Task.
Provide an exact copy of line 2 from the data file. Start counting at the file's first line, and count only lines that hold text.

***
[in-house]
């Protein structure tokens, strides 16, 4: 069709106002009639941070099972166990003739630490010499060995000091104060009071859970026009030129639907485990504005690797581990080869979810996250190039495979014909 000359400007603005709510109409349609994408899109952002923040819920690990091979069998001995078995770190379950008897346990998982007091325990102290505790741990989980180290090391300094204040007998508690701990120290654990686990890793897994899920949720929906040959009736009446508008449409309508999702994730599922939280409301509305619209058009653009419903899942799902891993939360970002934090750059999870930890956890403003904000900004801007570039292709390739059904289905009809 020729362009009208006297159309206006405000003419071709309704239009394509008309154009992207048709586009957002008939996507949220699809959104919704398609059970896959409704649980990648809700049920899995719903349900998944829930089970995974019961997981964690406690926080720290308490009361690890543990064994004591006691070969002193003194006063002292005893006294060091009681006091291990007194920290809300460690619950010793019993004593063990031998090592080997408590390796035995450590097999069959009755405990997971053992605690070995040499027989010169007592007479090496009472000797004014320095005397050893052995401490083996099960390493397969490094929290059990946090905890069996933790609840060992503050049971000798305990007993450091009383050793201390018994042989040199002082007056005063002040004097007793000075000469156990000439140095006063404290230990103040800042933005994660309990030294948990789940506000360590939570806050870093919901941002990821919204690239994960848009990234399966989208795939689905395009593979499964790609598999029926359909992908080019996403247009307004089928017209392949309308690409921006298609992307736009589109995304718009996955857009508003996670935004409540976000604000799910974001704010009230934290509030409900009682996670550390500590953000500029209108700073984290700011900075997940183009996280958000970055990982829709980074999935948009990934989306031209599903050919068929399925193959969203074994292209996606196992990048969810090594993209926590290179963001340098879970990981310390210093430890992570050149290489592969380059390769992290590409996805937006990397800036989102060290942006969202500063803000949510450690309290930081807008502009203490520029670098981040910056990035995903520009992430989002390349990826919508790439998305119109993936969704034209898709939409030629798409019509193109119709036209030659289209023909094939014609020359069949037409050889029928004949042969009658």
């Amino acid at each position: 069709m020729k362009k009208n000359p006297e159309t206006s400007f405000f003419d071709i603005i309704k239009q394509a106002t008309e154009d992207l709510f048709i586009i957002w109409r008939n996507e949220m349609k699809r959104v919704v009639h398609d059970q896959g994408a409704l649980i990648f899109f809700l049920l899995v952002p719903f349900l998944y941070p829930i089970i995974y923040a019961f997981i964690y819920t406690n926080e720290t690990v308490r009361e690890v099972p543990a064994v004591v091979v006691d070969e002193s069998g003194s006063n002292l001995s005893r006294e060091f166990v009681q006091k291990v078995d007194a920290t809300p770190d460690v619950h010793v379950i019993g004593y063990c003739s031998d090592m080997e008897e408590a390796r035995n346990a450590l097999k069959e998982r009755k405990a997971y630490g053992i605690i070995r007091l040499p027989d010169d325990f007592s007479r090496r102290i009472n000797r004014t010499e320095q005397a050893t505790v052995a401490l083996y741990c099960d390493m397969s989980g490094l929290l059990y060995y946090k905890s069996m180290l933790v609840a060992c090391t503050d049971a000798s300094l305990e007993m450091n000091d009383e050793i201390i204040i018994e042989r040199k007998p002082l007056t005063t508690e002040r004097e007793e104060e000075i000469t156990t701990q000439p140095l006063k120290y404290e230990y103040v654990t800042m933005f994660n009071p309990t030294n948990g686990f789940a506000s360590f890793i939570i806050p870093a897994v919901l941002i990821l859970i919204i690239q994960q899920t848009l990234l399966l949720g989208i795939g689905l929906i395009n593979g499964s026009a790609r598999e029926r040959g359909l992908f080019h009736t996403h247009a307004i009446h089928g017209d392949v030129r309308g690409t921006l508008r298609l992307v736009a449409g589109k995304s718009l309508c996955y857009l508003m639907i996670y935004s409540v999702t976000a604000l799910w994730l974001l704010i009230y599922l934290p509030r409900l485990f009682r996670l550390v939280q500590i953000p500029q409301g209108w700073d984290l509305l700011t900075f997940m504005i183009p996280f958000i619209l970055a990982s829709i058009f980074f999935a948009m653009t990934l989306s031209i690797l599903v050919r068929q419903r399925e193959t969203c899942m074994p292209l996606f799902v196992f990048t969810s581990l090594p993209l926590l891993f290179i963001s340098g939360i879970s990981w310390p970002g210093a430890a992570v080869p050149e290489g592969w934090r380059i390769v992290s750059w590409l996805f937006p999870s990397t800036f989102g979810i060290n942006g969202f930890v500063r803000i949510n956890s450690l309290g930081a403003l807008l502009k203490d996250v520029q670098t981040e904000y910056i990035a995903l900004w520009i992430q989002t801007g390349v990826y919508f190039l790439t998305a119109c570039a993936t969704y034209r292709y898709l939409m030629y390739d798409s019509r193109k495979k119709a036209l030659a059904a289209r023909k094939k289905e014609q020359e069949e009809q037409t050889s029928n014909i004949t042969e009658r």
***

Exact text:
């Protein structure tokens, strides 16, 4: 069709106002009639941070099972166990003739630490010499060995000091104060009071859970026009030129639907485990504005690797581990080869979810996250190039495979014909 000359400007603005709510109409349609994408899109952002923040819920690990091979069998001995078995770190379950008897346990998982007091325990102290505790741990989980180290090391300094204040007998508690701990120290654990686990890793897994899920949720929906040959009736009446508008449409309508999702994730599922939280409301509305619209058009653009419903899942799902891993939360970002934090750059999870930890956890403003904000900004801007570039292709390739059904289905009809 020729362009009208006297159309206006405000003419071709309704239009394509008309154009992207048709586009957002008939996507949220699809959104919704398609059970896959409704649980990648809700049920899995719903349900998944829930089970995974019961997981964690406690926080720290308490009361690890543990064994004591006691070969002193003194006063002292005893006294060091009681006091291990007194920290809300460690619950010793019993004593063990031998090592080997408590390796035995450590097999069959009755405990997971053992605690070995040499027989010169007592007479090496009472000797004014320095005397050893052995401490083996099960390493397969490094929290059990946090905890069996933790609840060992503050049971000798305990007993450091009383050793201390018994042989040199002082007056005063002040004097007793000075000469156990000439140095006063404290230990103040800042933005994660309990030294948990789940506000360590939570806050870093919901941002990821919204690239994960848009990234399966989208795939689905395009593979499964790609598999029926359909992908080019996403247009307004089928017209392949309308690409921006298609992307736009589109995304718009996955857009508003996670935004409540976000604000799910974001704010009230934290509030409900009682996670550390500590953000500029209108700073984290700011900075997940183009996280958000970055990982829709980074999935948009990934989306031209599903050919068929399925193959969203074994292209996606196992990048969810090594993209926590290179963001340098879970990981310390210093430890992570050149290489592969380059390769992290590409996805937006990397800036989102060290942006969202500063803000949510450690309290930081807008502009203490520029670098981040910056990035995903520009992430989002390349990826919508790439998305119109993936969704034209898709939409030629798409019509193109119709036209030659289209023909094939014609020359069949037409050889029928004949042969009658």